You can, instead, support her while cautioning her against getting into more debt, and show her your plans for the future — in black and white. That way, you can get the ball rolling on a bigger conversation in six months or a year, and you will have planted the seeds of investment and, hopefully, saving. If you’re afraid to speak up now, it won’t bode well for your next relationship.

But first, I have a message for you: physician, heal thyself. Talk to your girlfriend about the importance of emergency savings and paying off your credit card every month. Show her the kind of interest you are paying on your card by not paying it off every month, and put a plan in place to get back in the black. Ask her if she needs help budgeting to pay off her credit card.

‘You could flip all of this and say that these events are testing you both — just as you are entering the next phase of your life.’

People are facing higher rent, the resumption of student-loan payments in October and higher prices in the grocery store. Credit-card debt in the U.S. just surpassed $1 trillion during the second quarter, up from $986 billion in the first quarter, according to the household debt report released Tuesday by the Federal Reserve Bank of New York.

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What’s more, almost half of people with credit cards (47%) say they are carrying a monthly balance, according to a recent report from Bankrate, the personal-finance site. That’s up from 46% who said the same in December 2022, and significantly higher than the 39% who said they were carrying a balance in December 2021. That’s bad news if that recession ever arrives.

You are both young, and you have credit-card debt and relatively carefree lifestyles (at least before your a/c disaster). That’s not unusual for people in their 20s and 30s, but I agree that it’s time to get real, and your girlfriend’s father’s illness may be what brings reality knocking on her door, just as the breakdown of your a/c made you realize that you need to stick to a budget.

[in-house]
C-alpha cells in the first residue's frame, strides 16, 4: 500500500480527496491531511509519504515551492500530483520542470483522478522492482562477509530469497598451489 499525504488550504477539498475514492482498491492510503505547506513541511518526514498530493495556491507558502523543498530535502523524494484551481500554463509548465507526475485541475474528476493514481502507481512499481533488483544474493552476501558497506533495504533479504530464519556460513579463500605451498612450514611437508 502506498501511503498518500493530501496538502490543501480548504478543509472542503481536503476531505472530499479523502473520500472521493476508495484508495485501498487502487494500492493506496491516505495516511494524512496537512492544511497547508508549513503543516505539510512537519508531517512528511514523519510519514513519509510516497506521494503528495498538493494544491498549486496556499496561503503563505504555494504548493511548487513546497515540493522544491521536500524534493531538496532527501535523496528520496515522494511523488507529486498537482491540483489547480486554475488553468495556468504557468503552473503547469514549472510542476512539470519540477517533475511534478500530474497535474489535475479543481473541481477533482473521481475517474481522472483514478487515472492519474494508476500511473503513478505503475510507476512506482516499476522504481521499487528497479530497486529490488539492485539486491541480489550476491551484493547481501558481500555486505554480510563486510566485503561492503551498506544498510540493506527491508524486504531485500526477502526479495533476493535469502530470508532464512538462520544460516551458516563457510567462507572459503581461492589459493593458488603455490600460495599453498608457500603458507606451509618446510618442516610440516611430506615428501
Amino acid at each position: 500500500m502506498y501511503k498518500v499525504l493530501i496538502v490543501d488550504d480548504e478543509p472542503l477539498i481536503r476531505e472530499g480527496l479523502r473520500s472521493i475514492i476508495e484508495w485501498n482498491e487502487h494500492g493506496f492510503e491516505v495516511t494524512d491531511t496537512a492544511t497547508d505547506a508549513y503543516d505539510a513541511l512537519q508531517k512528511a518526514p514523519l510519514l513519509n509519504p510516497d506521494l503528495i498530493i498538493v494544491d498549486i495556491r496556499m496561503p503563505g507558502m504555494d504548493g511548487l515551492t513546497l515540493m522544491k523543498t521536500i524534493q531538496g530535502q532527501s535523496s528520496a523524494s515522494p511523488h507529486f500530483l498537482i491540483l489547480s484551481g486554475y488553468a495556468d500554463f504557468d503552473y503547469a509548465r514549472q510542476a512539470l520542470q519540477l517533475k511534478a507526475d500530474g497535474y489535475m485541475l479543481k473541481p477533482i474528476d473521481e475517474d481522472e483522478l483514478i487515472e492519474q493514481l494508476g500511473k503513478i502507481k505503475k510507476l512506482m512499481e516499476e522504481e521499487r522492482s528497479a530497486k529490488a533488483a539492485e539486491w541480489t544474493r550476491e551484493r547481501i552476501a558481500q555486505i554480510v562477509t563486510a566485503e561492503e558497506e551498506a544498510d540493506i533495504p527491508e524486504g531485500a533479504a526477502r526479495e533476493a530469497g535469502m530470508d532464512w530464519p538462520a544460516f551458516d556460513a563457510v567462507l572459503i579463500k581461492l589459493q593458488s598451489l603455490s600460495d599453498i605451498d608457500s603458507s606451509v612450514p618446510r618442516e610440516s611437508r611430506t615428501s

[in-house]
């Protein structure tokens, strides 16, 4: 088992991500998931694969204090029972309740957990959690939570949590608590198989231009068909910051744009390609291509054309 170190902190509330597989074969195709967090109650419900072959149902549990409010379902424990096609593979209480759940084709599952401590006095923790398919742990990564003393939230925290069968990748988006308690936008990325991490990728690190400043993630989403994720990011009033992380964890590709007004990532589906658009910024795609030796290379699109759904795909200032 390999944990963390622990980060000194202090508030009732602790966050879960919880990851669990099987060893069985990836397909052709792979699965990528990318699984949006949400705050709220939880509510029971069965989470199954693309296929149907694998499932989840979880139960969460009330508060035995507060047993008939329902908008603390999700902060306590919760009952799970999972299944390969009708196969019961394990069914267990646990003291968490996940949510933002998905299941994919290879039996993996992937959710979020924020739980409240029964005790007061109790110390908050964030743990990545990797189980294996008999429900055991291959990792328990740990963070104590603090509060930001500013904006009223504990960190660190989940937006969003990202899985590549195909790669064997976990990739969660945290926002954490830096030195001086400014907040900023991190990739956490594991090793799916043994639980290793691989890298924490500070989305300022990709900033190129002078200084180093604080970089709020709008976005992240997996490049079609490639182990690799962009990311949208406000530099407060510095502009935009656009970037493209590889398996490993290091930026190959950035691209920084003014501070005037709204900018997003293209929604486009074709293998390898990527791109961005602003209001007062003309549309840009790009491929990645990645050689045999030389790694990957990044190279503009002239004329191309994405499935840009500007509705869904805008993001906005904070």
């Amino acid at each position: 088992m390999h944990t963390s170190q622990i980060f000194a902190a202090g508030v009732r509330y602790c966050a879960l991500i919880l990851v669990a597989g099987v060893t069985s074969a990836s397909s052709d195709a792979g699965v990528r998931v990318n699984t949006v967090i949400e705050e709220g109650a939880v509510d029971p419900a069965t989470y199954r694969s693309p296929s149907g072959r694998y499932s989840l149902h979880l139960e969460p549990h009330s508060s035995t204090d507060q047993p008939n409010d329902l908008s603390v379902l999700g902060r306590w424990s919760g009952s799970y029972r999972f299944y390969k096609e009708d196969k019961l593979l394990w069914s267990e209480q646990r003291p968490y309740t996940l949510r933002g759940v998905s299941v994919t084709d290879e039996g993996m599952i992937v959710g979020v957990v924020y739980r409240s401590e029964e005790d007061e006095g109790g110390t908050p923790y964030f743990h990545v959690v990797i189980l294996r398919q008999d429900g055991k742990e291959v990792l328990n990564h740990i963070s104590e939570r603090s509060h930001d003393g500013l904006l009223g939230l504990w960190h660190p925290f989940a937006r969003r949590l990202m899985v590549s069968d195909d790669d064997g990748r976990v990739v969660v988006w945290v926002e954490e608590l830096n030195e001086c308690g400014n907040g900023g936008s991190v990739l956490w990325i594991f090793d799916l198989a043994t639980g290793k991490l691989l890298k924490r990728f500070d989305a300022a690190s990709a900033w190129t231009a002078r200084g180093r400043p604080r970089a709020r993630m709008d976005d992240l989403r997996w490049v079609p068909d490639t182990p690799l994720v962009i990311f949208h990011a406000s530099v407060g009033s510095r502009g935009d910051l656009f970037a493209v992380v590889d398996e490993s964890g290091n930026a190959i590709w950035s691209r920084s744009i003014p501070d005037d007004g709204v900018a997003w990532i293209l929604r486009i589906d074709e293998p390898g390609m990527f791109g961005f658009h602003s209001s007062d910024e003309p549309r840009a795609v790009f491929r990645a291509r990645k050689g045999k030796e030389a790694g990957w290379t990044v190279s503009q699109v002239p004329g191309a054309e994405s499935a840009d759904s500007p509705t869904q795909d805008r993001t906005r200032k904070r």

You could flip all of this and say that these events are testing you both — just as you are entering the next phase of your life, when you will settle down, pay your mortgage, eat out less and start thinking about children — if that’s something that you both wish for yourselves. This will happen one way or another. Life has a way of waking us all up. 

“This whole situation has made me leery of the proposition of marriage to my girlfriend.”

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Readers write to me with all sorts of dilemmas. 

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The Moneyist regrets he cannot reply to questions individually.

More from Quentin Fottrell:

I had a date with a great guy. I didn’t drink, but his wine added $36 to our bill. We split the check evenly. Should I have spoken up?

‘I’m living paycheck to paycheck and I feel drained’: My fiancé said he would pay half of the mortgage. Guess what happened next?

‘We live in purgatory’: My wife has a multimillion-dollar trust fund, but my mother-in-law controls it. We earn $400,000 and spend beyond our means.